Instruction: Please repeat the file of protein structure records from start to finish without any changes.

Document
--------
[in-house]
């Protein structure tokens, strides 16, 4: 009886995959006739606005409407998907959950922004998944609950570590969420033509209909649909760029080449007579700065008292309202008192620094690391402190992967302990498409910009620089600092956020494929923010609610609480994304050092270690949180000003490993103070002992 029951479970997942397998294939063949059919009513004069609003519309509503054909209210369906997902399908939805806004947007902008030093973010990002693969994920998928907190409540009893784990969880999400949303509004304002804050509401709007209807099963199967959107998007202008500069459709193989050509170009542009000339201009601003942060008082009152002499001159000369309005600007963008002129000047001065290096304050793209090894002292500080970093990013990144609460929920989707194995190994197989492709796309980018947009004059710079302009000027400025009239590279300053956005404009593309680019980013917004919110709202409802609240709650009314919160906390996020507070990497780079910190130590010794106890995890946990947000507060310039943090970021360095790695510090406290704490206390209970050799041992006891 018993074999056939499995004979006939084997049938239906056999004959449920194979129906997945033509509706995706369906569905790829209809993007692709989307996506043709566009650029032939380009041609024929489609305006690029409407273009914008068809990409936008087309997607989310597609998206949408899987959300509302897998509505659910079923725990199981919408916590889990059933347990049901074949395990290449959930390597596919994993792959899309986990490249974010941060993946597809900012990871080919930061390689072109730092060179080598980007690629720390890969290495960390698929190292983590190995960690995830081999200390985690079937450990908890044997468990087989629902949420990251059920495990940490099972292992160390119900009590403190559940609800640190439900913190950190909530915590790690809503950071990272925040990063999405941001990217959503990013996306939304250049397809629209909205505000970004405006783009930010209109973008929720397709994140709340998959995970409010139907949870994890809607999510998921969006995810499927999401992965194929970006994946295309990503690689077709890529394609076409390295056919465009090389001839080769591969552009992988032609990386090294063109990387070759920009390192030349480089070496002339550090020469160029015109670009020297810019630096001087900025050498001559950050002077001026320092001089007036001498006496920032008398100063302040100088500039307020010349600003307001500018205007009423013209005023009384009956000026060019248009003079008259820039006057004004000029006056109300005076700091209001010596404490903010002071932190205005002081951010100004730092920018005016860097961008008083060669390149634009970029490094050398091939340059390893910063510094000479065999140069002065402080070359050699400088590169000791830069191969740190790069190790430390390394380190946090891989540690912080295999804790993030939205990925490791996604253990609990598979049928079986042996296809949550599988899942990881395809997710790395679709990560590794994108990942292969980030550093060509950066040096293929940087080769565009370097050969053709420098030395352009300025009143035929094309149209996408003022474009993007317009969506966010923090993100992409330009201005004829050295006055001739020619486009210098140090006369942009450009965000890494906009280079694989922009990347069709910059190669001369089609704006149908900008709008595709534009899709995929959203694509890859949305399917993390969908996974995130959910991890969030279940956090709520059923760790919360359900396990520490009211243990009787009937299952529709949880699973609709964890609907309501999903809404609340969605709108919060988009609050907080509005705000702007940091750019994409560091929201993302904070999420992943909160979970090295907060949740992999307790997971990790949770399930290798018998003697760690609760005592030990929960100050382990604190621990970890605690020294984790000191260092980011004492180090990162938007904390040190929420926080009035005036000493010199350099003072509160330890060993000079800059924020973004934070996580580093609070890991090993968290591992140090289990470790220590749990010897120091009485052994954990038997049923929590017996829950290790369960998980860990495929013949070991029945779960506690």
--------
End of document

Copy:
[in-house]
């Protein structure tokens, strides 16, 4: 009886995959006739606005409407998907959950922004998944609950570590969420033509209909649909760029080449007579700065008292309202008192620094690391402190992967302990498409910009620089600092956020494929923010609610609480994304050092270690949180000003490993103070002992 029951479970997942397998294939063949059919009513004069609003519309509503054909209210369906997902399908939805806004947007902008030093973010990002693969994920998928907190409540009893784990969880999400949303509004304002804050509401709007209807099963199967959107998007202008500069459709193989050509170009542009000339201009601003942060008082009152002499001159000369309005600007963008002129000047001065290096304050793209090894002292500080970093990013990144609460929920989707194995190994197989492709796309980018947009004059710079302009000027400025009239590279300053956005404009593309680019980013917004919110709202409802609240709650009314919160906390996020507070990497780079910190130590010794106890995890946990947000507060310039943090970021360095790695510090406290704490206390209970050799041992006891 018993074999056939499995004979006939084997049938239906056999004959449920194979129906997945033509509706995706369906569905790829209809993007692709989307996506043709566009650029032939380009041609024929489609305006690029409407273009914008068809990409936008087309997607989310597609998206949408899987959300509302897998509505659910079923725990199981919408916590889990059933347990049901074949395990290449959930390597596919994993792959899309986990490249974010941060993946597809900012990871080919930061390689072109730092060179080598980007690629720390890969290495960390698929190292983590190995960690995830081999200390985690079937450990908890044997468990087989629902949420990251059920495990940490099972292992160390119900009590403190559940609800640190439900913190950190909530915590790690809503950071990272925040990063999405941001990217959503990013996306939304250049397809629209909205505000970004405006783009930010209109973008929720397709994140709340998959995970409010139907949870994890809607999510998921969006995810499927999401992965194929970006994946295309990503690689077709890529394609076409390295056919465009090389001839080769591969552009992988032609990386090294063109990387070759920009390192030349480089070496002339550090020469160029015109670009020297810019630096001087900025050498001559950050002077001026320092001089007036001498006496920032008398100063302040100088500039307020010349600003307001500018205007009423013209005023009384009956000026060019248009003079008259820039006057004004000029006056109300005076700091209001010596404490903010002071932190205005002081951010100004730092920018005016860097961008008083060669390149634009970029490094050398091939340059390893910063510094000479065999140069002065402080070359050699400088590169000791830069191969740190790069190790430390390394380190946090891989540690912080295999804790993030939205990925490791996604253990609990598979049928079986042996296809949550599988899942990881395809997710790395679709990560590794994108990942292969980030550093060509950066040096293929940087080769565009370097050969053709420098030395352009300025009143035929094309149209996408003022474009993007317009969506966010923090993100992409330009201005004829050295006055001739020619486009210098140090006369942009450009965000890494906009280079694989922009990347069709910059190669001369089609704006149908900008709008595709534009899709995929959203694509890859949305399917993390969908996974995130959910991890969030279940956090709520059923760790919360359900396990520490009211243990009787009937299952529709949880699973609709964890609907309501999903809404609340969605709108919060988009609050907080509005705000702007940091750019994409560091929201993302904070999420992943909160979970090295907060949740992999307790997971990790949770399930290798018998003697760690609760005592030990929960100050382990604190621990970890605690020294984790000191260092980011004492180090990162938007904390040190929420926080009035005036000493010199350099003072509160330890060993000079800059924020973004934070996580580093609070890991090993968290591992140090289990470790220590749990010897120091009485052994954990038997049923929590017996829950290790369960998980860990495929013949070991029945779960506690």